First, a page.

On May 28, 2014, the FTC announced a settlement with the company that sells Lice Shield shampoos, leave-in sprays, and products to be applied to head gear. In the FTC’s view, the company did not possess adequate substantiation for claims that the products will prevent or reduce the risk of head lice. Without admitting any wrongdoing, the company agreed to a consent order and to pay $500,000 in monetary relief to settle the allegations. Under the terms of the consent order, the company must possess “at least one adequate and well-controlled human clinical study” for any future claims for entirely preventing head lice or for reducing the risk of or repelling head lice by a specific percentage or amount. The company must also possess “competent and reliable scientific evidence” – although not necessarily human clinical studies – for any future non-quantified claims for risk reduction or repelling head lice.
The consent order appears to reflect some flexibility as compared to other recent FTC orders on disease claims. In a recent settlement involving “genetically customized” dietary supplements, the resulting consent order requires at least two adequate and well-controlled human clinical studies for any future claims to treat or prevent diabetes, heart disease, arthritis, or insomnia. Similarly, in a case recently litigated in California, the FTC sought and the court upheld an order requiring at leasttwo adequate and well-controlled human clinical studies for any future claims to treat or prevent diabetes or metabolic disorder. Presumably, given the less serious nature of head lice as compared to the diseases at issue in these other cases, the FTC went a little easy on the makers of Lice Shield.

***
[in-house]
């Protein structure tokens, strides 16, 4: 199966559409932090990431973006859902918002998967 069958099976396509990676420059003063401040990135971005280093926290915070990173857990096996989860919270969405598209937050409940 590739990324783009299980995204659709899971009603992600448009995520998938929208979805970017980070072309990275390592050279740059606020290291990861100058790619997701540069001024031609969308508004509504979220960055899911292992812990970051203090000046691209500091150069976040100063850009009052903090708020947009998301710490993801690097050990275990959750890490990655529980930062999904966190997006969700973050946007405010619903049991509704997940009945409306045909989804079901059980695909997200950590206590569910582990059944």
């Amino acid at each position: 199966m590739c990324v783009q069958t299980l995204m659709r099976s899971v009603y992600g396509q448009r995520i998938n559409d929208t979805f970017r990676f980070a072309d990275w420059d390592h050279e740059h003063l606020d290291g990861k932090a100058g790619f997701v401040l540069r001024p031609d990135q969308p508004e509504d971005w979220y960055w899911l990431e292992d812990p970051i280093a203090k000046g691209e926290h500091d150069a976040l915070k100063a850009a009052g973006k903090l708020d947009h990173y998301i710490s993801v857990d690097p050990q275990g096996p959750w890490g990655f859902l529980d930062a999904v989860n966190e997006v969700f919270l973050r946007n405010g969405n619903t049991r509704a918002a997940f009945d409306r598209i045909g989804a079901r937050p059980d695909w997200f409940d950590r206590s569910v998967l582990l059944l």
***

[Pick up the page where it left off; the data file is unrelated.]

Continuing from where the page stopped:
The FTC’s case against POM Wonderful involves allegations that the company made deceptive claims for prostate cancer, erectile dysfunction, and heart disease. In that case, the FTC is seeking to require at least two adequate and well-controlled human clinical studies for future claims to treat or prevent any disease. The outcome of the POM case will no doubt affect future FTC orders on disease claims.